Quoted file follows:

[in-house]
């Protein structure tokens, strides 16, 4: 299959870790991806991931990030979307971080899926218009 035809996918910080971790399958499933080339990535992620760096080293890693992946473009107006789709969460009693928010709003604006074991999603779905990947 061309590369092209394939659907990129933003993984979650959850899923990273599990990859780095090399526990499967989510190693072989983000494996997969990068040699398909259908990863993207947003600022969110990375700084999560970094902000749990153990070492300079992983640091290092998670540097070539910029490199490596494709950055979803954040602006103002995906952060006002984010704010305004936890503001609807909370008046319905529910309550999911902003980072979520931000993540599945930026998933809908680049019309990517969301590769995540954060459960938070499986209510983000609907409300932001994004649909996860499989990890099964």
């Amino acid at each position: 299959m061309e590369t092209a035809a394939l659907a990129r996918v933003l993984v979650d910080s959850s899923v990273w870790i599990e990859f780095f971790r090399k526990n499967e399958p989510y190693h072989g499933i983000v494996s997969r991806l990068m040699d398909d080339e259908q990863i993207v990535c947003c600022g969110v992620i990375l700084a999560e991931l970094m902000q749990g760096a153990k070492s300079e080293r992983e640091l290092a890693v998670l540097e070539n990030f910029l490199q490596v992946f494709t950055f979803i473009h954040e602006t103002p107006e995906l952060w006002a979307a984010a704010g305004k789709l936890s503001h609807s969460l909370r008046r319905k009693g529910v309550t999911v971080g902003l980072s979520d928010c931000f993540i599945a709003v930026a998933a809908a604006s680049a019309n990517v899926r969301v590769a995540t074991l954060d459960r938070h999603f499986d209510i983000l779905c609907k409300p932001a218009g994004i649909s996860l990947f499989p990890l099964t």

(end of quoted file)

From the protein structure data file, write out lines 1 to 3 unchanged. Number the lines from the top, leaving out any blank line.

[in-house]
């Protein structure tokens, strides 16, 4: 299959870790991806991931990030979307971080899926218009 035809996918910080971790399958499933080339990535992620760096080293890693992946473009107006789709969460009693928010709003604006074991999603779905990947 061309590369092209394939659907990129933003993984979650959850899923990273599990990859780095090399526990499967989510190693072989983000494996997969990068040699398909259908990863993207947003600022969110990375700084999560970094902000749990153990070492300079992983640091290092998670540097070539910029490199490596494709950055979803954040602006103002995906952060006002984010704010305004936890503001609807909370008046319905529910309550999911902003980072979520931000993540599945930026998933809908680049019309990517969301590769995540954060459960938070499986209510983000609907409300932001994004649909996860499989990890099964």
């Amino acid at each position: 299959m061309e590369t092209a035809a394939l659907a990129r996918v933003l993984v979650d910080s959850s899923v990273w870790i599990e990859f780095f971790r090399k526990n499967e399958p989510y190693h072989g499933i983000v494996s997969r991806l990068m040699d398909d080339e259908q990863i993207v990535c947003c600022g969110v992620i990375l700084a999560e991931l970094m902000q749990g760096a153990k070492s300079e080293r992983e640091l290092a890693v998670l540097e070539n990030f910029l490199q490596v992946f494709t950055f979803i473009h954040e602006t103002p107006e995906l952060w006002a979307a984010a704010g305004k789709l936890s503001h609807s969460l909370r008046r319905k009693g529910v309550t999911v971080g902003l980072s979520d928010c931000f993540i599945a709003v930026a998933a809908a604006s680049a019309n990517v899926r969301v590769a995540t074991l954060d459960r938070h999603f499986d209510i983000l779905c609907k409300p932001a218009g994004i649909s996860l990947f499989p990890l099964t």